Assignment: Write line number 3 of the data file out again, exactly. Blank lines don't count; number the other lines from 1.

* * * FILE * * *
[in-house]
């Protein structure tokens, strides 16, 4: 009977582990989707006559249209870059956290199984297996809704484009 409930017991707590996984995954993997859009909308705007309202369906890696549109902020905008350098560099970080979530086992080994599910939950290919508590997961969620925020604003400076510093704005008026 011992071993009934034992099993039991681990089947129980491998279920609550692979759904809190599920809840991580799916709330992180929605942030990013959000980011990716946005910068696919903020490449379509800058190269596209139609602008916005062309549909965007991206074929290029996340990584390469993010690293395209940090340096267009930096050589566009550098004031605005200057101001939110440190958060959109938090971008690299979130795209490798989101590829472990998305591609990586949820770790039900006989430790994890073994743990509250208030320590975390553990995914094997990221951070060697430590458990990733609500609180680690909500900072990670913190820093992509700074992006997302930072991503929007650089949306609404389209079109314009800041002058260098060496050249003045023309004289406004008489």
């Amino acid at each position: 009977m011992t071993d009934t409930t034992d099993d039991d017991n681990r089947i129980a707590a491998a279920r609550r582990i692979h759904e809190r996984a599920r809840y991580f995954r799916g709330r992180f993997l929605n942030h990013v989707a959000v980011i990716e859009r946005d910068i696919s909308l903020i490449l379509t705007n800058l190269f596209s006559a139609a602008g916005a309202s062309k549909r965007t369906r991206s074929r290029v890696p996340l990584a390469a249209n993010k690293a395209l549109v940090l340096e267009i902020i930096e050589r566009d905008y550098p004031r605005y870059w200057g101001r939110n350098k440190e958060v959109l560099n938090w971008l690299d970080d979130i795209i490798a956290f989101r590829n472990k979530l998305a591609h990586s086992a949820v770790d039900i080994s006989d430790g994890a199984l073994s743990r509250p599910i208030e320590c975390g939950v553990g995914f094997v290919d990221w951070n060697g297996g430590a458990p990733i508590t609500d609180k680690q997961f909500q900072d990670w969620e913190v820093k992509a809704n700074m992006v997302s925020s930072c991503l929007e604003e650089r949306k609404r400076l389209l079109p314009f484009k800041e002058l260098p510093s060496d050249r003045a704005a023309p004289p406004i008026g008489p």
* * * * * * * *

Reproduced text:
């Amino acid at each position: 009977m011992t071993d009934t409930t034992d099993d039991d017991n681990r089947i129980a707590a491998a279920r609550r582990i692979h759904e809190r996984a599920r809840y991580f995954r799916g709330r992180f993997l929605n942030h990013v989707a959000v980011i990716e859009r946005d910068i696919s909308l903020i490449l379509t705007n800058l190269f596209s006559a139609a602008g916005a309202s062309k549909r965007t369906r991206s074929r290029v890696p996340l990584a390469a249209n993010k690293a395209l549109v940090l340096e267009i902020i930096e050589r566009d905008y550098p004031r605005y870059w200057g101001r939110n350098k440190e958060v959109l560099n938090w971008l690299d970080d979130i795209i490798a956290f989101r590829n472990k979530l998305a591609h990586s086992a949820v770790d039900i080994s006989d430790g994890a199984l073994s743990r509250p599910i208030e320590c975390g939950v553990g995914f094997v290919d990221w951070n060697g297996g430590a458990p990733i508590t609500d609180k680690q997961f909500q900072d990670w969620e913190v820093k992509a809704n700074m992006v997302s925020s930072c991503l929007e604003e650089r949306k609404r400076l389209l079109p314009f484009k800041e002058l260098p510093s060496d050249r003045a704005a023309p004289p406004i008026g008489p």